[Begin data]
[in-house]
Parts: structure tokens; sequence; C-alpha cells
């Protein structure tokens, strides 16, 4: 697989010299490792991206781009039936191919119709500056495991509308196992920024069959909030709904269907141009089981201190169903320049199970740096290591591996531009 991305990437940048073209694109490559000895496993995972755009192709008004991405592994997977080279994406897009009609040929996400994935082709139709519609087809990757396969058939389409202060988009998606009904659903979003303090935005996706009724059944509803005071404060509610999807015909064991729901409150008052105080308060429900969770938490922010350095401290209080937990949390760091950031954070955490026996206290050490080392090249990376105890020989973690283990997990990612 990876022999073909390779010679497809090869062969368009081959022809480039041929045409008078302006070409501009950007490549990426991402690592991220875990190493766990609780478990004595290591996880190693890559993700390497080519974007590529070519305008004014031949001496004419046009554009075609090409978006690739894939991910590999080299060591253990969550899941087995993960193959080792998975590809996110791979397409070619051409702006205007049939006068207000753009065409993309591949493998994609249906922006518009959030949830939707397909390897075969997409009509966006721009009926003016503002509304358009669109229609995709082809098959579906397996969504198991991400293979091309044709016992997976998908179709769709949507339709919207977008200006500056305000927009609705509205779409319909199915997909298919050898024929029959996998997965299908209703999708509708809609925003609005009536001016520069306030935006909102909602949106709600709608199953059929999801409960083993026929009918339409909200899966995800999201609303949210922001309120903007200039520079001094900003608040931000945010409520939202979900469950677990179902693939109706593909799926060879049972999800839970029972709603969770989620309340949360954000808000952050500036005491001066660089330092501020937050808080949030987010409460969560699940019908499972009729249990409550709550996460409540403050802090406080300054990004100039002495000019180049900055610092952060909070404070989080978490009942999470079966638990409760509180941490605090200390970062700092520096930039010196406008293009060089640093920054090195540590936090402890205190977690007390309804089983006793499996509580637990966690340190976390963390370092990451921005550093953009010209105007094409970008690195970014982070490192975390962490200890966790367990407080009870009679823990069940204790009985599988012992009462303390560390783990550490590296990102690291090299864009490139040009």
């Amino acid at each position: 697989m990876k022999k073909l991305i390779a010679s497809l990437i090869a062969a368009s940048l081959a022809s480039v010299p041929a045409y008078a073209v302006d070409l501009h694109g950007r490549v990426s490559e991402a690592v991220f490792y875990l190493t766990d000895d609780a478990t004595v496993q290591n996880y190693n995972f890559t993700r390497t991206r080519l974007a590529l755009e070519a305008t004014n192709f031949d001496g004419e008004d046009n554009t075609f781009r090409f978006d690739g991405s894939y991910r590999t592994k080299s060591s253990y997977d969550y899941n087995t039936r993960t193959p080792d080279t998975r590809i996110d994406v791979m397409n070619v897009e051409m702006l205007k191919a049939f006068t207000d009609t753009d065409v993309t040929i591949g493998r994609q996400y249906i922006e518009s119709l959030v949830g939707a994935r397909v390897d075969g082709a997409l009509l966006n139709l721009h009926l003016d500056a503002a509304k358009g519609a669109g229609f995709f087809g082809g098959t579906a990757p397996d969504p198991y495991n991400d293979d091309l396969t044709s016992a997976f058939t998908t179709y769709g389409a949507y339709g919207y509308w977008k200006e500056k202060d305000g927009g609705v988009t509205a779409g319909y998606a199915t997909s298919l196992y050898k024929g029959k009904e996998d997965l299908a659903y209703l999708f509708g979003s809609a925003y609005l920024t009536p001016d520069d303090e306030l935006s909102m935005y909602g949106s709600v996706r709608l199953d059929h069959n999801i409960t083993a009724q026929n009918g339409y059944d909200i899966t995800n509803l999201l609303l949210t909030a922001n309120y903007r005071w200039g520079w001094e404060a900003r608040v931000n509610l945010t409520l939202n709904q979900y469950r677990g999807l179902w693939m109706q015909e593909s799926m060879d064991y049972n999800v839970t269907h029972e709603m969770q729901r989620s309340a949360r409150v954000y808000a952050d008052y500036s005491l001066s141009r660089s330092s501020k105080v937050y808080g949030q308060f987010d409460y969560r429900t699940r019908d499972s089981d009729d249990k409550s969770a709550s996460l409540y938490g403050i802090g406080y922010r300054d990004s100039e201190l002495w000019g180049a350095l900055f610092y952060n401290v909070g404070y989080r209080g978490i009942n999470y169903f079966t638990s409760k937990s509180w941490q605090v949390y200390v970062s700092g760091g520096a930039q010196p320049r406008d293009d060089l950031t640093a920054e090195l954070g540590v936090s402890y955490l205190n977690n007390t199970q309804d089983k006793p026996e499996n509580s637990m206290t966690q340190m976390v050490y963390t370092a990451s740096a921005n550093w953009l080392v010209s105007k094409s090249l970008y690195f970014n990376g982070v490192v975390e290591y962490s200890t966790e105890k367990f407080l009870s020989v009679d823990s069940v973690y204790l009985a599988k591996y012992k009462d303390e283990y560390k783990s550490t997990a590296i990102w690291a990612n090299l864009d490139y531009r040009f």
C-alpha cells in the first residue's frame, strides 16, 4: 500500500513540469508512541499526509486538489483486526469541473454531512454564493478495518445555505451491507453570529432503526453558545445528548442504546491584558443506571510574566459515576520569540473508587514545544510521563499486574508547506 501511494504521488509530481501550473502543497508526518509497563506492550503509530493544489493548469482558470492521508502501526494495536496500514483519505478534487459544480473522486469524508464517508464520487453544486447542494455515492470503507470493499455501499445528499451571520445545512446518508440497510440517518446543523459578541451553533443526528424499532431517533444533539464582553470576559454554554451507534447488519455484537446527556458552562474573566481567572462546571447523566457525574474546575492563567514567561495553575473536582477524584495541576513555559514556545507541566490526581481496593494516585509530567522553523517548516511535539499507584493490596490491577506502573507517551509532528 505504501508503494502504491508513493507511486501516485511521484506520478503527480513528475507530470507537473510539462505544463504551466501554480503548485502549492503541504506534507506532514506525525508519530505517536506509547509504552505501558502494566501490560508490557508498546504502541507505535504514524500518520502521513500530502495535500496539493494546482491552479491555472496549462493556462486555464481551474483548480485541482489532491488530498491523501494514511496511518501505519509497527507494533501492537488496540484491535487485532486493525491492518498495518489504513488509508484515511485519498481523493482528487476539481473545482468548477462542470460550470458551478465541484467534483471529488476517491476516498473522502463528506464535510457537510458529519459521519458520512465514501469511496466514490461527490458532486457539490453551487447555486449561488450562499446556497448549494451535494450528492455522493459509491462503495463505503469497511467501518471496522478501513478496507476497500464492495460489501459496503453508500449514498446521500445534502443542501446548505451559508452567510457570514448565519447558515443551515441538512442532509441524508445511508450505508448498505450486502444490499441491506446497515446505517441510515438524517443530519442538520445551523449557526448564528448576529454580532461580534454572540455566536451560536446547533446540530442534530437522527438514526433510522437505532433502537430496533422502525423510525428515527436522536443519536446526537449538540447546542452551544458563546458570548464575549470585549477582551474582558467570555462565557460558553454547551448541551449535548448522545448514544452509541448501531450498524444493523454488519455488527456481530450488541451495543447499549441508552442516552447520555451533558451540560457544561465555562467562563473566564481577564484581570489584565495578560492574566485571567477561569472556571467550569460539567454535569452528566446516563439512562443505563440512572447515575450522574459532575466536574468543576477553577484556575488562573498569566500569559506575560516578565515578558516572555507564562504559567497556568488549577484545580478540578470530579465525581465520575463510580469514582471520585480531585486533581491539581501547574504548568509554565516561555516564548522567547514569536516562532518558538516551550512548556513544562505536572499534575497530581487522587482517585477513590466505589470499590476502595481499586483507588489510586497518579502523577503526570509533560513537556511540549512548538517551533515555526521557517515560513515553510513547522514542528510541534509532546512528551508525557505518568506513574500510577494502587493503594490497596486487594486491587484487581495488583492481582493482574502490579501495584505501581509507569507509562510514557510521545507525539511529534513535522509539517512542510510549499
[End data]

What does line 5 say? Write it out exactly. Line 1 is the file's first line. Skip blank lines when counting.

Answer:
C-alpha cells in the first residue's frame, strides 16, 4: 500500500513540469508512541499526509486538489483486526469541473454531512454564493478495518445555505451491507453570529432503526453558545445528548442504546491584558443506571510574566459515576520569540473508587514545544510521563499486574508547506 501511494504521488509530481501550473502543497508526518509497563506492550503509530493544489493548469482558470492521508502501526494495536496500514483519505478534487459544480473522486469524508464517508464520487453544486447542494455515492470503507470493499455501499445528499451571520445545512446518508440497510440517518446543523459578541451553533443526528424499532431517533444533539464582553470576559454554554451507534447488519455484537446527556458552562474573566481567572462546571447523566457525574474546575492563567514567561495553575473536582477524584495541576513555559514556545507541566490526581481496593494516585509530567522553523517548516511535539499507584493490596490491577506502573507517551509532528 505504501508503494502504491508513493507511486501516485511521484506520478503527480513528475507530470507537473510539462505544463504551466501554480503548485502549492503541504506534507506532514506525525508519530505517536506509547509504552505501558502494566501490560508490557508498546504502541507505535504514524500518520502521513500530502495535500496539493494546482491552479491555472496549462493556462486555464481551474483548480485541482489532491488530498491523501494514511496511518501505519509497527507494533501492537488496540484491535487485532486493525491492518498495518489504513488509508484515511485519498481523493482528487476539481473545482468548477462542470460550470458551478465541484467534483471529488476517491476516498473522502463528506464535510457537510458529519459521519458520512465514501469511496466514490461527490458532486457539490453551487447555486449561488450562499446556497448549494451535494450528492455522493459509491462503495463505503469497511467501518471496522478501513478496507476497500464492495460489501459496503453508500449514498446521500445534502443542501446548505451559508452567510457570514448565519447558515443551515441538512442532509441524508445511508450505508448498505450486502444490499441491506446497515446505517441510515438524517443530519442538520445551523449557526448564528448576529454580532461580534454572540455566536451560536446547533446540530442534530437522527438514526433510522437505532433502537430496533422502525423510525428515527436522536443519536446526537449538540447546542452551544458563546458570548464575549470585549477582551474582558467570555462565557460558553454547551448541551449535548448522545448514544452509541448501531450498524444493523454488519455488527456481530450488541451495543447499549441508552442516552447520555451533558451540560457544561465555562467562563473566564481577564484581570489584565495578560492574566485571567477561569472556571467550569460539567454535569452528566446516563439512562443505563440512572447515575450522574459532575466536574468543576477553577484556575488562573498569566500569559506575560516578565515578558516572555507564562504559567497556568488549577484545580478540578470530579465525581465520575463510580469514582471520585480531585486533581491539581501547574504548568509554565516561555516564548522567547514569536516562532518558538516551550512548556513544562505536572499534575497530581487522587482517585477513590466505589470499590476502595481499586483507588489510586497518579502523577503526570509533560513537556511540549512548538517551533515555526521557517515560513515553510513547522514542528510541534509532546512528551508525557505518568506513574500510577494502587493503594490497596486487594486491587484487581495488583492481582493482574502490579501495584505501581509507569507509562510514557510521545507525539511529534513535522509539517512542510510549499